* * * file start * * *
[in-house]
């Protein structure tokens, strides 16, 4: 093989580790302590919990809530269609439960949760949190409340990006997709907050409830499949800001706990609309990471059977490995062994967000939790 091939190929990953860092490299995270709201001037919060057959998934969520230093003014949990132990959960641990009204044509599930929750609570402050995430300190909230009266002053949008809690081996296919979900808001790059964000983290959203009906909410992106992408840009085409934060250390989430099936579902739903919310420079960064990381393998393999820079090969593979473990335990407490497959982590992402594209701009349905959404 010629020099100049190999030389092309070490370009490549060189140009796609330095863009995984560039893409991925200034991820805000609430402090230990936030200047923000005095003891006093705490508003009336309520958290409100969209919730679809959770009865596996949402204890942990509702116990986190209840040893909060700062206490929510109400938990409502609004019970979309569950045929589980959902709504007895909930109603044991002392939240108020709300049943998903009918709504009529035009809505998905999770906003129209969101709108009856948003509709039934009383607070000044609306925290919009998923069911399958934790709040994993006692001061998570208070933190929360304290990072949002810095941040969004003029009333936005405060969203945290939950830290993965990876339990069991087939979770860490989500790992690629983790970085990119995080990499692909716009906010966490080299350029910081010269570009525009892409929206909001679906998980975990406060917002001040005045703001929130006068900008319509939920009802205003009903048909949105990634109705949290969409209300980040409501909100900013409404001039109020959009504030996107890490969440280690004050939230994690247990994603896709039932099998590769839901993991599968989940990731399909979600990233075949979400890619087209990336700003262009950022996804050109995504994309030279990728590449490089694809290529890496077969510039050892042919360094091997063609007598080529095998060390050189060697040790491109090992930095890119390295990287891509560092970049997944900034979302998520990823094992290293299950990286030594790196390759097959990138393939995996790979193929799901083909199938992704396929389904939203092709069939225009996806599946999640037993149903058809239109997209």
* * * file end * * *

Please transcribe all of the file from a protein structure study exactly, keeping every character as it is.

[in-house]
């Protein structure tokens, strides 16, 4: 093989580790302590919990809530269609439960949760949190409340990006997709907050409830499949800001706990609309990471059977490995062994967000939790 091939190929990953860092490299995270709201001037919060057959998934969520230093003014949990132990959960641990009204044509599930929750609570402050995430300190909230009266002053949008809690081996296919979900808001790059964000983290959203009906909410992106992408840009085409934060250390989430099936579902739903919310420079960064990381393998393999820079090969593979473990335990407490497959982590992402594209701009349905959404 010629020099100049190999030389092309070490370009490549060189140009796609330095863009995984560039893409991925200034991820805000609430402090230990936030200047923000005095003891006093705490508003009336309520958290409100969209919730679809959770009865596996949402204890942990509702116990986190209840040893909060700062206490929510109400938990409502609004019970979309569950045929589980959902709504007895909930109603044991002392939240108020709300049943998903009918709504009529035009809505998905999770906003129209969101709108009856948003509709039934009383607070000044609306925290919009998923069911399958934790709040994993006692001061998570208070933190929360304290990072949002810095941040969004003029009333936005405060969203945290939950830290993965990876339990069991087939979770860490989500790992690629983790970085990119995080990499692909716009906010966490080299350029910081010269570009525009892409929206909001679906998980975990406060917002001040005045703001929130006068900008319509939920009802205003009903048909949105990634109705949290969409209300980040409501909100900013409404001039109020959009504030996107890490969440280690004050939230994690247990994603896709039932099998590769839901993991599968989940990731399909979600990233075949979400890619087209990336700003262009950022996804050109995504994309030279990728590449490089694809290529890496077969510039050892042919360094091997063609007598080529095998060390050189060697040790491109090992930095890119390295990287891509560092970049997944900034979302998520990823094992290293299950990286030594790196390759097959990138393939995996790979193929799901083909199938992704396929389904939203092709069939225009996806599946999640037993149903058809239109997209």